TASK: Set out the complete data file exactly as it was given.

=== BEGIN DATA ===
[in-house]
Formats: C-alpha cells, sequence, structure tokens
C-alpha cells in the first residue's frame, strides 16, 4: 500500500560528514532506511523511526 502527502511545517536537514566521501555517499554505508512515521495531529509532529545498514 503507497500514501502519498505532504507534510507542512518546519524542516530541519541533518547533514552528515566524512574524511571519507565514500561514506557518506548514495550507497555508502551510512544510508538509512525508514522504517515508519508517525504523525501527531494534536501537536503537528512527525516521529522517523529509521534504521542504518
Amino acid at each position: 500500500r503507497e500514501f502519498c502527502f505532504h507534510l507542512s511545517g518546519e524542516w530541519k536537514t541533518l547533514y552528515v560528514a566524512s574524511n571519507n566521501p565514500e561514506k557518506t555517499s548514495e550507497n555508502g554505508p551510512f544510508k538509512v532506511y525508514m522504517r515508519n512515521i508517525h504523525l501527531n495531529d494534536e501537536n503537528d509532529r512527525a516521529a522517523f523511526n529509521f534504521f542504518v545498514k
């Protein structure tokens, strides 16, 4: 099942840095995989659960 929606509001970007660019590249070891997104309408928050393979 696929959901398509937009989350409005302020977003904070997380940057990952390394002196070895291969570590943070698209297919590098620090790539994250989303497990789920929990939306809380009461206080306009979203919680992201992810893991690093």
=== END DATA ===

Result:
[in-house]
Formats: C-alpha cells, sequence, structure tokens
C-alpha cells in the first residue's frame, strides 16, 4: 500500500560528514532506511523511526 502527502511545517536537514566521501555517499554505508512515521495531529509532529545498514 503507497500514501502519498505532504507534510507542512518546519524542516530541519541533518547533514552528515566524512574524511571519507565514500561514506557518506548514495550507497555508502551510512544510508538509512525508514522504517515508519508517525504523525501527531494534536501537536503537528512527525516521529522517523529509521534504521542504518
Amino acid at each position: 500500500r503507497e500514501f502519498c502527502f505532504h507534510l507542512s511545517g518546519e524542516w530541519k536537514t541533518l547533514y552528515v560528514a566524512s574524511n571519507n566521501p565514500e561514506k557518506t555517499s548514495e550507497n555508502g554505508p551510512f544510508k538509512v532506511y525508514m522504517r515508519n512515521i508517525h504523525l501527531n495531529d494534536e501537536n503537528d509532529r512527525a516521529a522517523f523511526n529509521f534504521f542504518v545498514k
């Protein structure tokens, strides 16, 4: 099942840095995989659960 929606509001970007660019590249070891997104309408928050393979 696929959901398509937009989350409005302020977003904070997380940057990952390394002196070895291969570590943070698209297919590098620090790539994250989303497990789920929990939306809380009461206080306009979203919680992201992810893991690093």